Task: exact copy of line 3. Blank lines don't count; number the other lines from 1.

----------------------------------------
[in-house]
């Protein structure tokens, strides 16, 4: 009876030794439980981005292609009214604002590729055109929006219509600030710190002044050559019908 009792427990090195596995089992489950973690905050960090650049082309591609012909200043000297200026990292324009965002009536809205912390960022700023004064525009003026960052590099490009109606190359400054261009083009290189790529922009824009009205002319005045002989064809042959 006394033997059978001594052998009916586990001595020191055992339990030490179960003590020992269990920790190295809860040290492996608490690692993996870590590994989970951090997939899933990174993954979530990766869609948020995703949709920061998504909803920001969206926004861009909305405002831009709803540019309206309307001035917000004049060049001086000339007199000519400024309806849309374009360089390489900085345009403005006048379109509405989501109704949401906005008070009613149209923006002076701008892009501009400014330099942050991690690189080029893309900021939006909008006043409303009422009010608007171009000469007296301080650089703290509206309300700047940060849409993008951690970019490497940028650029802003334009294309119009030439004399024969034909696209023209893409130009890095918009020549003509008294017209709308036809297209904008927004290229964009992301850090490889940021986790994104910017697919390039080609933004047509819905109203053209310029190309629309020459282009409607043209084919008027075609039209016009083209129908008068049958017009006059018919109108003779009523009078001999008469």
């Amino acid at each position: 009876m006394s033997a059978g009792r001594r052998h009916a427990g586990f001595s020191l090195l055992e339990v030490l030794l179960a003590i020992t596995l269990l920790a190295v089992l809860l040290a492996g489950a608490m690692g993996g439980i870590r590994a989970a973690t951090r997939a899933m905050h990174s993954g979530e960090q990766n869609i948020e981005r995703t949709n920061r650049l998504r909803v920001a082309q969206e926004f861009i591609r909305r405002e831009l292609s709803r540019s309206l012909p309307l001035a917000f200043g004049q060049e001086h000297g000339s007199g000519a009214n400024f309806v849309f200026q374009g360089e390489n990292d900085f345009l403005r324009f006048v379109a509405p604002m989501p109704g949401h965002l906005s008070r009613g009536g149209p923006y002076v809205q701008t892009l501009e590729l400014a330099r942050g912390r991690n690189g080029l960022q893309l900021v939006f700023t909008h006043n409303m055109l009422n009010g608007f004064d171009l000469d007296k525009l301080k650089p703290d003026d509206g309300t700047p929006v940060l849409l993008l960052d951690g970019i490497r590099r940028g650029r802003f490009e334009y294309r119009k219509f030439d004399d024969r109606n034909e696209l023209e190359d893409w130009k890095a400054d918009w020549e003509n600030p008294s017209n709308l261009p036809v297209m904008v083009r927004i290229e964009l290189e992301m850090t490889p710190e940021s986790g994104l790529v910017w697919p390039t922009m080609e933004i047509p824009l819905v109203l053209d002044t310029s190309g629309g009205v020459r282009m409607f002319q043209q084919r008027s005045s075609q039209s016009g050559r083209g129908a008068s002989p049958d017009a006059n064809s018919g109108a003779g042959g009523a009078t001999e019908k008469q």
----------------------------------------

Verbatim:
């Amino acid at each position: 009876m006394s033997a059978g009792r001594r052998h009916a427990g586990f001595s020191l090195l055992e339990v030490l030794l179960a003590i020992t596995l269990l920790a190295v089992l809860l040290a492996g489950a608490m690692g993996g439980i870590r590994a989970a973690t951090r997939a899933m905050h990174s993954g979530e960090q990766n869609i948020e981005r995703t949709n920061r650049l998504r909803v920001a082309q969206e926004f861009i591609r909305r405002e831009l292609s709803r540019s309206l012909p309307l001035a917000f200043g004049q060049e001086h000297g000339s007199g000519a009214n400024f309806v849309f200026q374009g360089e390489n990292d900085f345009l403005r324009f006048v379109a509405p604002m989501p109704g949401h965002l906005s008070r009613g009536g149209p923006y002076v809205q701008t892009l501009e590729l400014a330099r942050g912390r991690n690189g080029l960022q893309l900021v939006f700023t909008h006043n409303m055109l009422n009010g608007f004064d171009l000469d007296k525009l301080k650089p703290d003026d509206g309300t700047p929006v940060l849409l993008l960052d951690g970019i490497r590099r940028g650029r802003f490009e334009y294309r119009k219509f030439d004399d024969r109606n034909e696209l023209e190359d893409w130009k890095a400054d918009w020549e003509n600030p008294s017209n709308l261009p036809v297209m904008v083009r927004i290229e964009l290189e992301m850090t490889p710190e940021s986790g994104l790529v910017w697919p390039t922009m080609e933004i047509p824009l819905v109203l053209d002044t310029s190309g629309g009205v020459r282009m409607f002319q043209q084919r008027s005045s075609q039209s016009g050559r083209g129908a008068s002989p049958d017009a006059n064809s018919g109108a003779g042959g009523a009078t001999e019908k008469q």